Chapter 2. POSIX Standard

Table of Contents
XSI System Interfaces and Extensions


POSIX, that stands for Portable Operating System Interface, is a standard that is being jointly developed by the IEEE and The Open Group. It defines a standard operating system interface and environment, including a command interpreter (or "shell"), and common utility programs to support applications portability at the source code level. The current revision of POSIX is The Open Group Base Specifications Issue 6 and also the IEEE Std 1003.1-2001.

This standard is composed by four major components:

The IEEE Std 1003.1-2001 standard is a single common revision to IEEE Std 1003.1-1996, IEEE Std 1003.2-1992, and the Base Specifications of The Open Group Single UNIX Specification, Version 2. In order to develope the current revision several base documents has been used. The base documents that are involved in the definition of system interfaces are:

As it can be observed this standard includes support for source portability of applications with realtime requirements, but this support is maintly optional for POSIX-conforming implementations. The specific functional areas included for realtime support and their definitions[1] are basically the following:

Another optional support that can be interesting for the developemnt of embedded applications is the Threads support. This extension to POSIX defines functionality to support multiple flows of control within a process. These flows of control are called threads and they share their address space and most of the resources and attributes defined in the operating system for the owner process.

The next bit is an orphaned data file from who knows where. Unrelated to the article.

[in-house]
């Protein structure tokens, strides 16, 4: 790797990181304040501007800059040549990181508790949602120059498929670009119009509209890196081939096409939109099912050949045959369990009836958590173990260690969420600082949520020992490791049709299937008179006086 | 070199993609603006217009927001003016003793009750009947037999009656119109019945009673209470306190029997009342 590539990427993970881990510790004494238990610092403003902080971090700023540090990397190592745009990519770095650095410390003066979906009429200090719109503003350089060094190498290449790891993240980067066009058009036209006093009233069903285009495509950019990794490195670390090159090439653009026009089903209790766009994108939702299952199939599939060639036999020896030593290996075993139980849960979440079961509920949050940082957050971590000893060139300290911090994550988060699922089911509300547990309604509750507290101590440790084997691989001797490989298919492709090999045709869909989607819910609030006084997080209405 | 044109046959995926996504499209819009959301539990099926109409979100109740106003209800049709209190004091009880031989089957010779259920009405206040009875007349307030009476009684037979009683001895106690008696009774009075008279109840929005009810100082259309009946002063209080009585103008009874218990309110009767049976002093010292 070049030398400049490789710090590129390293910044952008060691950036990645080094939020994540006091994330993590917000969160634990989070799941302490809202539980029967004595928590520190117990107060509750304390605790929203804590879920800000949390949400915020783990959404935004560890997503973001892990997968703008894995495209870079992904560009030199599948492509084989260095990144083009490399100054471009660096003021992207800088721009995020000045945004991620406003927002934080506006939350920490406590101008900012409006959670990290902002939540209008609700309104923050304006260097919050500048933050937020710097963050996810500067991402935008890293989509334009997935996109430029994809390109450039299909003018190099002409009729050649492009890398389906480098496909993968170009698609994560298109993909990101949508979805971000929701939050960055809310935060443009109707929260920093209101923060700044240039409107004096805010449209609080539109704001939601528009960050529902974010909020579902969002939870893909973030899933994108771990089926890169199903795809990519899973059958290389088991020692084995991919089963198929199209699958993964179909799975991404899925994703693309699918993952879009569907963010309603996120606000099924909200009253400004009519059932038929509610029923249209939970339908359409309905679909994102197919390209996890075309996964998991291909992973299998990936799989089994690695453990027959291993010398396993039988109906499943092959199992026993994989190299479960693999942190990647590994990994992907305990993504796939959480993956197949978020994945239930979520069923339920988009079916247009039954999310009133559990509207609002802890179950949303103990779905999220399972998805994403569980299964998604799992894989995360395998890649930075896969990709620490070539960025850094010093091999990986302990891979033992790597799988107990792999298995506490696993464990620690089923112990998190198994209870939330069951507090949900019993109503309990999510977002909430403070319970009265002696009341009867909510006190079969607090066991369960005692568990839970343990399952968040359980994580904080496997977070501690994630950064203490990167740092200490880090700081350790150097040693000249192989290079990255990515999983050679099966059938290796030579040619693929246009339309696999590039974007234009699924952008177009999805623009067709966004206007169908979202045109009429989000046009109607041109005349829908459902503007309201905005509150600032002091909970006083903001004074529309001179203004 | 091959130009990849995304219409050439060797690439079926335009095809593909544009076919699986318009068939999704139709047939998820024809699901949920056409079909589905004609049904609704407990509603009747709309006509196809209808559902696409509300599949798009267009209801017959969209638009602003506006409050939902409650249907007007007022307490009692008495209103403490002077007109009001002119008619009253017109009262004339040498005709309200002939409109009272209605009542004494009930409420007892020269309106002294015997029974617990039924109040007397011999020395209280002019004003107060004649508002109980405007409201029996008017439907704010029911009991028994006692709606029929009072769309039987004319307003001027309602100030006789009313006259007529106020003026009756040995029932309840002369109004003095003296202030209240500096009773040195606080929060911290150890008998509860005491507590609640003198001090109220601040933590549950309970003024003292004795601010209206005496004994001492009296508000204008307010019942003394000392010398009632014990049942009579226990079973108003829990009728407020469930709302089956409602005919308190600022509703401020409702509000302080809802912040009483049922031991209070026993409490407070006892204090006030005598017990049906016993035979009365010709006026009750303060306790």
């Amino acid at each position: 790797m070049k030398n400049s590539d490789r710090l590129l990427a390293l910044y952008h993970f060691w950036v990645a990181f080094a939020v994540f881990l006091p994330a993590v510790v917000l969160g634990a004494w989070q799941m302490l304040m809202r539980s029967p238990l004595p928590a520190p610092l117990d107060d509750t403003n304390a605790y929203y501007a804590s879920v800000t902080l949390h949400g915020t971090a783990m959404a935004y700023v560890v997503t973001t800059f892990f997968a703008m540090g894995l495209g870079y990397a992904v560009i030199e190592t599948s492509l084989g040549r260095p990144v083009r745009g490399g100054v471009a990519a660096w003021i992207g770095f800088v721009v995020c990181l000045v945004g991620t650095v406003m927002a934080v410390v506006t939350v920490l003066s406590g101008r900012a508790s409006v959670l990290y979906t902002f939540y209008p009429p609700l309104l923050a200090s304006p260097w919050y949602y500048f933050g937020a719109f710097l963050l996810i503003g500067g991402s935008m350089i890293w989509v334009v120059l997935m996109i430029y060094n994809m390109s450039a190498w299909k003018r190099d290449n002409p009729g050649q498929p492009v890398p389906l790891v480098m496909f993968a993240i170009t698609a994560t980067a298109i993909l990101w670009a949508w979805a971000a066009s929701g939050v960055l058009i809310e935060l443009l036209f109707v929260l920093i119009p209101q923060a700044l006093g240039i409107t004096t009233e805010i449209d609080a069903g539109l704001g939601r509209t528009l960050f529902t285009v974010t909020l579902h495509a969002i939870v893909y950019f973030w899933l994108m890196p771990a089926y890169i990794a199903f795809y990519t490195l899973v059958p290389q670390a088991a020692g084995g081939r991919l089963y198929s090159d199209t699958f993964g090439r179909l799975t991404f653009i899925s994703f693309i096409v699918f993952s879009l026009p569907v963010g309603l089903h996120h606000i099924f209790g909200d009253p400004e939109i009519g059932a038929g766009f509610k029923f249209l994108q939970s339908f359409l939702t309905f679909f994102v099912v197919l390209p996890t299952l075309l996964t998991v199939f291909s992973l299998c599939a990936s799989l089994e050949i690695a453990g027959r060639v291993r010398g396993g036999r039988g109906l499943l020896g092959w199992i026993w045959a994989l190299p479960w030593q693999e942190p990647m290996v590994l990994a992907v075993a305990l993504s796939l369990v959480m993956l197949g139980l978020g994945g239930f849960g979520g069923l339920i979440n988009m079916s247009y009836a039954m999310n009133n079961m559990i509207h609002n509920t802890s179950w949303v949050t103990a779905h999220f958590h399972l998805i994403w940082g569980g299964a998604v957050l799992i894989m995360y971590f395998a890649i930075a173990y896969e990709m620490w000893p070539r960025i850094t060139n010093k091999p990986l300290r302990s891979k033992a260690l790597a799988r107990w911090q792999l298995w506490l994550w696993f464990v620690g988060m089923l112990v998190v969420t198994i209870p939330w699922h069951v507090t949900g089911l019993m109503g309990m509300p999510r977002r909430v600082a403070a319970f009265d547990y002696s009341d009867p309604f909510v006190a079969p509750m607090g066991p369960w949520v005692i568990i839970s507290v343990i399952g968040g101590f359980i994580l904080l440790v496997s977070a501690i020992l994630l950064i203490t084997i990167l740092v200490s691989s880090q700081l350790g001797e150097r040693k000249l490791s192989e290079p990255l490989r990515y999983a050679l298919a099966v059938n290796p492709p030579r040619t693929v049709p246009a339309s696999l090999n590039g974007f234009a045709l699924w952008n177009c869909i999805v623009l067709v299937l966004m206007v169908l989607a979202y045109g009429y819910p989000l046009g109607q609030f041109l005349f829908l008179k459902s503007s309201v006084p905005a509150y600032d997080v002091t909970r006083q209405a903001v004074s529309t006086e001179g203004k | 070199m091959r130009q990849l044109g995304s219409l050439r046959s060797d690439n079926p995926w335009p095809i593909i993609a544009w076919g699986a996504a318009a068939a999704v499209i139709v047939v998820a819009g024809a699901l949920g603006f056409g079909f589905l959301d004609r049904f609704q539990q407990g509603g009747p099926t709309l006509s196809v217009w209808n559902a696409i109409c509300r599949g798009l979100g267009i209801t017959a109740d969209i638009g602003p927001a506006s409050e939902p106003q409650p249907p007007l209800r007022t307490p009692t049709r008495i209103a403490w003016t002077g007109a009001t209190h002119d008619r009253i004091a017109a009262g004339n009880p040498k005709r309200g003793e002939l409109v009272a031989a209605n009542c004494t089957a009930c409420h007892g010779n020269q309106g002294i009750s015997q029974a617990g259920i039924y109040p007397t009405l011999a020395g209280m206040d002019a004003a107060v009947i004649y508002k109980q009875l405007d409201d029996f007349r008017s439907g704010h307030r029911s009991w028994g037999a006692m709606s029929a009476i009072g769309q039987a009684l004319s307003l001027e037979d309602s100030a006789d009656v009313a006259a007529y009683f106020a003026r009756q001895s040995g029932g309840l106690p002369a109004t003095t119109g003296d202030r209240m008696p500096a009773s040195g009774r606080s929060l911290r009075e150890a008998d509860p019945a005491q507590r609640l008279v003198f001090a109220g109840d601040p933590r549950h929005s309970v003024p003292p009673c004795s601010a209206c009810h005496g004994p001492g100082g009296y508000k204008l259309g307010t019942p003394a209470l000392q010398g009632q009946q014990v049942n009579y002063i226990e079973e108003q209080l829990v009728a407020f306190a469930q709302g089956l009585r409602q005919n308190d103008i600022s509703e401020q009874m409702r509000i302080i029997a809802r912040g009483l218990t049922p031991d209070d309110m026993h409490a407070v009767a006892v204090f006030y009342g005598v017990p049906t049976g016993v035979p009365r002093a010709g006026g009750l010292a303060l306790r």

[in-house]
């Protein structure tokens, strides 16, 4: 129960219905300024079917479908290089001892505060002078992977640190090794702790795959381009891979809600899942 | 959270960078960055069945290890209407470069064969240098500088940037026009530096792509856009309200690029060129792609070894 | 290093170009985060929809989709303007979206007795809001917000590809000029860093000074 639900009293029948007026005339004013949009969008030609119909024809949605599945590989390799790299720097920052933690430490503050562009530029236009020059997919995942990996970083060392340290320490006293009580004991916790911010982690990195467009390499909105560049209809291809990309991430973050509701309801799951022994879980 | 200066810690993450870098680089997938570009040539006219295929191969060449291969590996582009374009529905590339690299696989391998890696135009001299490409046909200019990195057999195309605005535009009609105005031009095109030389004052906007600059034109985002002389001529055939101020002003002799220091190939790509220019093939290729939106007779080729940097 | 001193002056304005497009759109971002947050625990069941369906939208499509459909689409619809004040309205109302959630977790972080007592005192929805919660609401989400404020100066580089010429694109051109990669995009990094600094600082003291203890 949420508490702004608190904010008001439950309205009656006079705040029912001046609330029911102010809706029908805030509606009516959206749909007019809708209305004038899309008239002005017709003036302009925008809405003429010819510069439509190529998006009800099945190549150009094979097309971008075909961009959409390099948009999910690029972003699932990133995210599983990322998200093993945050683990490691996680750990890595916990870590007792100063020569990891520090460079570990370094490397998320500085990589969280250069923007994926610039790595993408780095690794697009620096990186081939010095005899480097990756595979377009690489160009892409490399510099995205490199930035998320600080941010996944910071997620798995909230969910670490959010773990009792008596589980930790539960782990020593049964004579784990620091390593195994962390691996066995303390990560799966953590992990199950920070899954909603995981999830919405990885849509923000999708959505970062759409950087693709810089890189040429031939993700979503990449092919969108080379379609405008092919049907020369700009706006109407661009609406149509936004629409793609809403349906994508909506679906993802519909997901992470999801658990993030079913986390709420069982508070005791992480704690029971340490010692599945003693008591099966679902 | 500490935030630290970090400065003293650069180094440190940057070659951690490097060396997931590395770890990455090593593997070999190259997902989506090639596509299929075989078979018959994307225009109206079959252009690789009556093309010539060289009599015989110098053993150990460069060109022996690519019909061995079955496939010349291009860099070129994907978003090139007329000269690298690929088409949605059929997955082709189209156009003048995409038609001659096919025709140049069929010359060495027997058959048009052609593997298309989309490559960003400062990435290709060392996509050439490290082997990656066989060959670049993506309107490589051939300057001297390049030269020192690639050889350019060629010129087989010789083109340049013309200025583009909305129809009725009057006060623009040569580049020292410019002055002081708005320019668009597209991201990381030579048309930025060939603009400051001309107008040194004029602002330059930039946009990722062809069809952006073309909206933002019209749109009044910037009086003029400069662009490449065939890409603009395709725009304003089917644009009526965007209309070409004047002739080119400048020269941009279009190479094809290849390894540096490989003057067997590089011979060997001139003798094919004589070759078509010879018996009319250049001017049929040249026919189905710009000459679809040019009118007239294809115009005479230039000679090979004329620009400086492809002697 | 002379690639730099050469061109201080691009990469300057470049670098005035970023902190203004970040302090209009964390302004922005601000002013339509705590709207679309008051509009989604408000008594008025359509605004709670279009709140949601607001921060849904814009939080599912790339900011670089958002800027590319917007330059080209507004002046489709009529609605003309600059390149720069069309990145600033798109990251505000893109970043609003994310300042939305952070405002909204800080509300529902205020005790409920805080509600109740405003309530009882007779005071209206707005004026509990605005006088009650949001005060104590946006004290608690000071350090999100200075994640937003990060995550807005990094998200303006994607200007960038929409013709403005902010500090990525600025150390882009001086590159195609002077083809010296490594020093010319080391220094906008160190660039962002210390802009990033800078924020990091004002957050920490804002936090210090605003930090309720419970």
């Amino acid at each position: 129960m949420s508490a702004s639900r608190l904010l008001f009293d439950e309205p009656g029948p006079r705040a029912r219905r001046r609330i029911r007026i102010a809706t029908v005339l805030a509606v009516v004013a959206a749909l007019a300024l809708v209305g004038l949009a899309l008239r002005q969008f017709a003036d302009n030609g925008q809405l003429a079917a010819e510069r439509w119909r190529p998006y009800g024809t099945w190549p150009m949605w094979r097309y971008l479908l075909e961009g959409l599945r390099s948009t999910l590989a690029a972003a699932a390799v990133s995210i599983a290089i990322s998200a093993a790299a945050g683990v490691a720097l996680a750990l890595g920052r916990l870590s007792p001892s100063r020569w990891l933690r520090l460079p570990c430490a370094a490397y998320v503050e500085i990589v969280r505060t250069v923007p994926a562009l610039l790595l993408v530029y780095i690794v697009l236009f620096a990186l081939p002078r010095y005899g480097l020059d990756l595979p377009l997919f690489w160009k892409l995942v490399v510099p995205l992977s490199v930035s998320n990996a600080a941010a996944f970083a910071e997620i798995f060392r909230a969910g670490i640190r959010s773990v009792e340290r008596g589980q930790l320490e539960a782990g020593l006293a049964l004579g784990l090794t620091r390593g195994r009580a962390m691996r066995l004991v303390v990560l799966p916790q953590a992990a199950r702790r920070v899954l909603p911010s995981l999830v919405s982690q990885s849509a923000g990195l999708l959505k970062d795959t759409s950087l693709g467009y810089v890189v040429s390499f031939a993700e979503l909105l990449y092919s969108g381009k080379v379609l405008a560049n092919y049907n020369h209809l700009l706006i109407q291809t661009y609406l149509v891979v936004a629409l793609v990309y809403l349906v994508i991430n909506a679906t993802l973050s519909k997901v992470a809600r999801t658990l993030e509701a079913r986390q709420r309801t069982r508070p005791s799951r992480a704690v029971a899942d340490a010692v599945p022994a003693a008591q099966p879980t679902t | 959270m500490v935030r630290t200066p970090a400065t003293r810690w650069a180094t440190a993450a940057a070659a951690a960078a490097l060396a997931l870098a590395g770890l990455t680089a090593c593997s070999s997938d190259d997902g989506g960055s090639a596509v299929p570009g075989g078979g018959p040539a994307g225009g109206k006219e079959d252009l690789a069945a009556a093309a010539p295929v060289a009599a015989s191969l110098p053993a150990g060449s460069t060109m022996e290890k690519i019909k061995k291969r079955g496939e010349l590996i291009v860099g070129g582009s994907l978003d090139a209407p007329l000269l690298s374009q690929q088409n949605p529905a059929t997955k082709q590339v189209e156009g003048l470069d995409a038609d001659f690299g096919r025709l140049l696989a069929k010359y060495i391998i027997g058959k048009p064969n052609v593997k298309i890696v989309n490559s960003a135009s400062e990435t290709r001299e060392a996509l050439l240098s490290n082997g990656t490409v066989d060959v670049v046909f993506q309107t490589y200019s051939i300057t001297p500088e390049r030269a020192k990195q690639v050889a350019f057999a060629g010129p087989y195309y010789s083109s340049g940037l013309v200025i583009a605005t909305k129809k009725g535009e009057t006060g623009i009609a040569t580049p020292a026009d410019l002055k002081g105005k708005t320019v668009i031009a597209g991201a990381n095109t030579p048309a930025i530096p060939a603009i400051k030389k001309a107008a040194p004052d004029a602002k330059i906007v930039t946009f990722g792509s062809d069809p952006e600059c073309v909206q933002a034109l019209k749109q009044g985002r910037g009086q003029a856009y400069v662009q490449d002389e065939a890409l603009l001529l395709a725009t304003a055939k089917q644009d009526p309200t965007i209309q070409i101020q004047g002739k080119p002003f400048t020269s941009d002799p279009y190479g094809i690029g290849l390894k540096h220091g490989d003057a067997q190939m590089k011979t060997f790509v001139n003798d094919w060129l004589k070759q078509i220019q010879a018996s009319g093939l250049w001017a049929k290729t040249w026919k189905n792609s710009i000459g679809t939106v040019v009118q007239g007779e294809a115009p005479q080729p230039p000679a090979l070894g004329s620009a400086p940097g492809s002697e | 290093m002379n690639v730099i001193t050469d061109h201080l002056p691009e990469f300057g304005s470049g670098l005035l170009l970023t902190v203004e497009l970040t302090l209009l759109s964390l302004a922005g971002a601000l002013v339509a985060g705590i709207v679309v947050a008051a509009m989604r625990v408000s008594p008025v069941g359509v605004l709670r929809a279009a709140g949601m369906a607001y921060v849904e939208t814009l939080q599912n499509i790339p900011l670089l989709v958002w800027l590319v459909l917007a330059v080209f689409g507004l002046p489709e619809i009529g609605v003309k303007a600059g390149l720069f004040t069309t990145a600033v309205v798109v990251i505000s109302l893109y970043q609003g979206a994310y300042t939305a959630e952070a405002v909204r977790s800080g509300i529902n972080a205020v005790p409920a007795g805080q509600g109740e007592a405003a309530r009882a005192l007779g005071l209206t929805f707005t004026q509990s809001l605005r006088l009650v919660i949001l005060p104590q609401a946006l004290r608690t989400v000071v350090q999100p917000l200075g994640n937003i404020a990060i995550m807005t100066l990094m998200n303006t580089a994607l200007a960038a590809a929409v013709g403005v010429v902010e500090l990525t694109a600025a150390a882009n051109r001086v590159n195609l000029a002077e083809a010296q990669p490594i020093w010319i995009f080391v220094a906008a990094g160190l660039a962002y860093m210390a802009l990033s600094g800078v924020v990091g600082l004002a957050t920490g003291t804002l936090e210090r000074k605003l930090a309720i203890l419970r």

The specific functional areas included in threads support are:

Finally, the IEEE Std 1003.1-2001 standard also proposes a set of tracing facilities that can be quite useful at the development stage of a embedded real-time application. The tracing facilities defined in the standard allow a process to select a set of trace event types, to activate a trace stream of the selected trace events as they occur in the flow of execution, and to retrieve the recorded trace events. A trace event is a data object that represents an action executed by the system, and that is recorded in a trace stream. The trace events can be retrieved later from the trace stream, allowing the system behaviour analysis.

All these functionalities are not mandotory in a POSIX-conforming implementation, but defined as a set of options that may be supported by that system. In this line, the IEEE Std 1003.1-2001 standard defines several XSI extensions that groups together several of these options in so-called XSI Option Groups. The option groups that can be of interest for embedded real-time applications are described in the next section.



This definitionas are extracted from the IEEE Std 1003.1-2001 standard.